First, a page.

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These photos were taken in Bagan, Myanmar (formerly Burma). This woman is selling Thanaka, a sort of cosmetic bark paste that’s pretty common in Myanmar. The paste is applied to the face, and sometimes the arms, it sort of acts as a sun block, and its used to keep people cool. We bought some from this woman; she was really sweet, and she was REALLY excited that we were interested in this. It’s sold mostly to locals, and you don’t really see tourists with it, but we were curious. She showed us how the paste was made, let us smell it, and applied it to both mine and my sister’s faces. She didn’t speak any english, but it was a really interesting interaction all the same, and even with the language barrier it was easy to tell that both of the parties involved were equally interested. Myanmar is a fantastic place, and probably one of the more interesting countries i’ve visited, mostly because it’s an awesome place, but also because it’s really just starting to become a tourist destination. The people are friendly, the food is fantastic, the culture is really incredible, and the art and archaeological sites are just amazing. I would ABSOLUTELY recommend a visit to Myanmar! I’ve only been to two cities there, but I would highly recommend both Bagan and Yangon.

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Typing Thai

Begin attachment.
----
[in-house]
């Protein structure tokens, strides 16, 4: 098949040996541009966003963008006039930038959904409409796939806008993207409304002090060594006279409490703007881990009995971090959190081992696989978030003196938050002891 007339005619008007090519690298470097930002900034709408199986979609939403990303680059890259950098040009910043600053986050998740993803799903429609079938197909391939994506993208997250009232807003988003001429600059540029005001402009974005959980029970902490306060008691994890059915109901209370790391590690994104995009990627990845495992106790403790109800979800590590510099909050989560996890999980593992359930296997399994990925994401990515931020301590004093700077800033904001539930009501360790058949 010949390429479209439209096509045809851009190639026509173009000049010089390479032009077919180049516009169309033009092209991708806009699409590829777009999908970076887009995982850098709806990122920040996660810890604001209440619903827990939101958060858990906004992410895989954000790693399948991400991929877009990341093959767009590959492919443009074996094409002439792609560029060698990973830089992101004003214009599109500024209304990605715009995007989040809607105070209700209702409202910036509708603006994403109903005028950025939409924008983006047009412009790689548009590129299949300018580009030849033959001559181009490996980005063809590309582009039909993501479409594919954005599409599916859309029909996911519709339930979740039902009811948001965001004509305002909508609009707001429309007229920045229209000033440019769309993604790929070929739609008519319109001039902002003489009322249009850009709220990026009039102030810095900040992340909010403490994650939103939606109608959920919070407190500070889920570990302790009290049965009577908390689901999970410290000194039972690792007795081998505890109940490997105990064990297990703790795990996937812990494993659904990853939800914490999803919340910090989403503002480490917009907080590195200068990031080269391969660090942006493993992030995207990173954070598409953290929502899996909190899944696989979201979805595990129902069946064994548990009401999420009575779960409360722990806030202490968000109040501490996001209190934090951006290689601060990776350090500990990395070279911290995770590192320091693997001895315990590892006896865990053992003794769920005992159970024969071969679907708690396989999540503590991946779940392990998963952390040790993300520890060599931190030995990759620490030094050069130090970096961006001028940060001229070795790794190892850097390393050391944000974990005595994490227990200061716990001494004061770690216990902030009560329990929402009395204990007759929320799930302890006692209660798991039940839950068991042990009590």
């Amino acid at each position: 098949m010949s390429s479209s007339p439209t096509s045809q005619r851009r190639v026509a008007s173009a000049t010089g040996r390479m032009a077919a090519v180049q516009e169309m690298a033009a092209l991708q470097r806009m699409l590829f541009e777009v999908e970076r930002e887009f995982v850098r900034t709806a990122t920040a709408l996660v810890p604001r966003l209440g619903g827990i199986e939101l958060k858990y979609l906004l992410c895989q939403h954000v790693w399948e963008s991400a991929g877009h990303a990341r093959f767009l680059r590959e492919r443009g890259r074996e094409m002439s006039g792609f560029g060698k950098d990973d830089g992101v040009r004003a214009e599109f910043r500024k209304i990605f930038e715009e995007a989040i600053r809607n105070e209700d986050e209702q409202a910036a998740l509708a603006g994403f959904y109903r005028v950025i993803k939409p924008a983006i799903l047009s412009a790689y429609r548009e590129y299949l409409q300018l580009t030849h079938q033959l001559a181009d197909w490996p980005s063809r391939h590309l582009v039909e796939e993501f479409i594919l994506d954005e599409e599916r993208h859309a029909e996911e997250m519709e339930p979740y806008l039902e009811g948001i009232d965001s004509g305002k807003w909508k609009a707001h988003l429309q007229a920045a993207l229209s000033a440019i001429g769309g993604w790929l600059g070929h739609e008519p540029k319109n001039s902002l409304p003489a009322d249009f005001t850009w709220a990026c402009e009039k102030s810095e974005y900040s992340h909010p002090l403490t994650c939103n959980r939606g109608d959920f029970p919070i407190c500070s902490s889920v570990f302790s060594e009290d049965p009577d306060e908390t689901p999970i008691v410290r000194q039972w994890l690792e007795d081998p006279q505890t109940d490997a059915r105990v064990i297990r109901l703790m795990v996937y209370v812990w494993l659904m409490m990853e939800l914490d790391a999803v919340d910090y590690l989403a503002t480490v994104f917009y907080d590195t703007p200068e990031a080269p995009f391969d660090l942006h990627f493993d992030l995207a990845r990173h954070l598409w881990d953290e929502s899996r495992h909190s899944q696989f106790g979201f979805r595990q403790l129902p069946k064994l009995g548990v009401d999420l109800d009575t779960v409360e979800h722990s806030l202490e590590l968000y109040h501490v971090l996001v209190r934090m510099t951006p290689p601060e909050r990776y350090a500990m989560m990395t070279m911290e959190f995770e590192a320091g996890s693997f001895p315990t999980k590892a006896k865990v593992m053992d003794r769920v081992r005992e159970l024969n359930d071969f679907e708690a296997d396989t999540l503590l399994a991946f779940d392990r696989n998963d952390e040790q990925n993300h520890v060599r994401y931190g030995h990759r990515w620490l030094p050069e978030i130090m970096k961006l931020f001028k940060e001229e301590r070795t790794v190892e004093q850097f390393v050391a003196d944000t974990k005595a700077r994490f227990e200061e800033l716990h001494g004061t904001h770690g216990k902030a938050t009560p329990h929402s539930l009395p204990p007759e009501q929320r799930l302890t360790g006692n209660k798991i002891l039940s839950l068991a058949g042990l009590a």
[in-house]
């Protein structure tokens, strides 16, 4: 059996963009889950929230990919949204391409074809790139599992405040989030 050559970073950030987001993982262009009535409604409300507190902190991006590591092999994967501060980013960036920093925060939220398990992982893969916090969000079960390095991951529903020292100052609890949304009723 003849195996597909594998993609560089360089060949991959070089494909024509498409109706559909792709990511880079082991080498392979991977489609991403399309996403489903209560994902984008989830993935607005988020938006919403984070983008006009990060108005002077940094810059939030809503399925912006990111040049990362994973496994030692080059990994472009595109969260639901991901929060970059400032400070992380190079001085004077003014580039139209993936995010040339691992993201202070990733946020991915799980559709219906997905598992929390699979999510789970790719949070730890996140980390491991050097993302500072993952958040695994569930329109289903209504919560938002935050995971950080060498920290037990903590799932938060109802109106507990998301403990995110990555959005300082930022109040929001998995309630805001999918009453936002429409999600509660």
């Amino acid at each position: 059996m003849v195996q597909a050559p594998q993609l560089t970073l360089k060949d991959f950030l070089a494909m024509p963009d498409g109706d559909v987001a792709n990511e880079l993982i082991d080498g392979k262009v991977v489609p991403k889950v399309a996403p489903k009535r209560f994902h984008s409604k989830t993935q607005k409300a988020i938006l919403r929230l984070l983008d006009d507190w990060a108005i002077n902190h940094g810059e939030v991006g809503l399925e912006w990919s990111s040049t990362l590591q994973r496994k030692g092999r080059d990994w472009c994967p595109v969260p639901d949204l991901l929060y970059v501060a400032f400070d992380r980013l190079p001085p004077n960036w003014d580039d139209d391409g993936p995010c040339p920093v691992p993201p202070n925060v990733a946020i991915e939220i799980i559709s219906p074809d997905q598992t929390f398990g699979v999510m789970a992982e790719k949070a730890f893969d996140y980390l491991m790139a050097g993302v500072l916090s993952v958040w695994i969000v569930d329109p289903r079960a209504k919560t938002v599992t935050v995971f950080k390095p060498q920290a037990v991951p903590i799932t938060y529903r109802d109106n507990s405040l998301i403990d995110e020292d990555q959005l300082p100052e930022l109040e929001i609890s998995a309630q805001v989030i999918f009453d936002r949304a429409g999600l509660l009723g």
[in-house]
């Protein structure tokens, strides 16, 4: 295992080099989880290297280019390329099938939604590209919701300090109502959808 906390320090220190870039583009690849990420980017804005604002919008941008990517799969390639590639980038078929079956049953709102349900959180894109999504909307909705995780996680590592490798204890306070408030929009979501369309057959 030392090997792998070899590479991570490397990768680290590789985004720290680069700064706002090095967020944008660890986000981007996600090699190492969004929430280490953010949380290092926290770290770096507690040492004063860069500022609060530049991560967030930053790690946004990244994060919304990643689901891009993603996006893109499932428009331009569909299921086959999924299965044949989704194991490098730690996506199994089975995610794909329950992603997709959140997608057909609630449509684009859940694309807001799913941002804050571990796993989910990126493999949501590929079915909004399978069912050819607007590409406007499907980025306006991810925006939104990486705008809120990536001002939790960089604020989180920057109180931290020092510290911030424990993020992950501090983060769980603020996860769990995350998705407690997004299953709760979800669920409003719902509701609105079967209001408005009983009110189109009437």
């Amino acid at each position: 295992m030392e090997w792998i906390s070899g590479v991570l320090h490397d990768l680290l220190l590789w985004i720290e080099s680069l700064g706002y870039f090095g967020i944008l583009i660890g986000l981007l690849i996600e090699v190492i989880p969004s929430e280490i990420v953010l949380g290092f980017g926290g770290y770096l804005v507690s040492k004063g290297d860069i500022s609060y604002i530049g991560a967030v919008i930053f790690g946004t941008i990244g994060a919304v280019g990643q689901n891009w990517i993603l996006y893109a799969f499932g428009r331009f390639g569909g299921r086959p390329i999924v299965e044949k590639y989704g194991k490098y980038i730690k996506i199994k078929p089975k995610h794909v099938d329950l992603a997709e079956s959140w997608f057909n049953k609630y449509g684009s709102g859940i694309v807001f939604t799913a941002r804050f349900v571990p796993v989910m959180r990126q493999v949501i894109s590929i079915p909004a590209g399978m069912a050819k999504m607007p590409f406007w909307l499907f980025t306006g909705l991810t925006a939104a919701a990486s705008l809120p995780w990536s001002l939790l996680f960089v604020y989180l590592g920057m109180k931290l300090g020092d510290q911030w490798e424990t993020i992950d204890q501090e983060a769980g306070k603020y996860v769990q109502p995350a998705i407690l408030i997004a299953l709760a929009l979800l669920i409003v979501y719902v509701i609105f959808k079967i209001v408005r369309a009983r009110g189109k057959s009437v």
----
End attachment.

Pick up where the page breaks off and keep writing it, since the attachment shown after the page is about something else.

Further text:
This picture was taken in the Bangkok International Suvarnabhumi Airport (BKK), in Bangkok Thailand. Bangkok is a super cool place, and this airport, while not really centrally located, is a great place to fly out of for other locations in Thailand. I love Thailand, and I think that Bangkok has a lot of amazing stuff to offer to tourists and travelers, but if you’re planning on staying in Thailand for a long time it’d be a good idea ( I think) to check out some of the other areas. Phuket and Chiang Mai are the other areas that i’ve visited in Thailand, and I would highly recommend both. BKK is a great airport to fly out of too, it’s big and comfortable, and there is a fair number of restaurants to choose from, as well as shopping, ranging from duty free fancy perfumes to more traditional thai souvenirs (though I’d suggest buying your Thai souvenirs outside the airport; you’ll pay less and in most cases be able to haggle over the price, something you can’t do in airports). The other cool thing about BKK is that there’s free wifi, and if you don’t have a computer, tablet, or other wifi enabled device, you can access a computer in the terminal, i’m not sure if this is true for every terminal, but you can probably find out at the information desk. (I know the picture isn’t really travel related, but I thought it was super cool that the available computers had bilingual typing capabilities)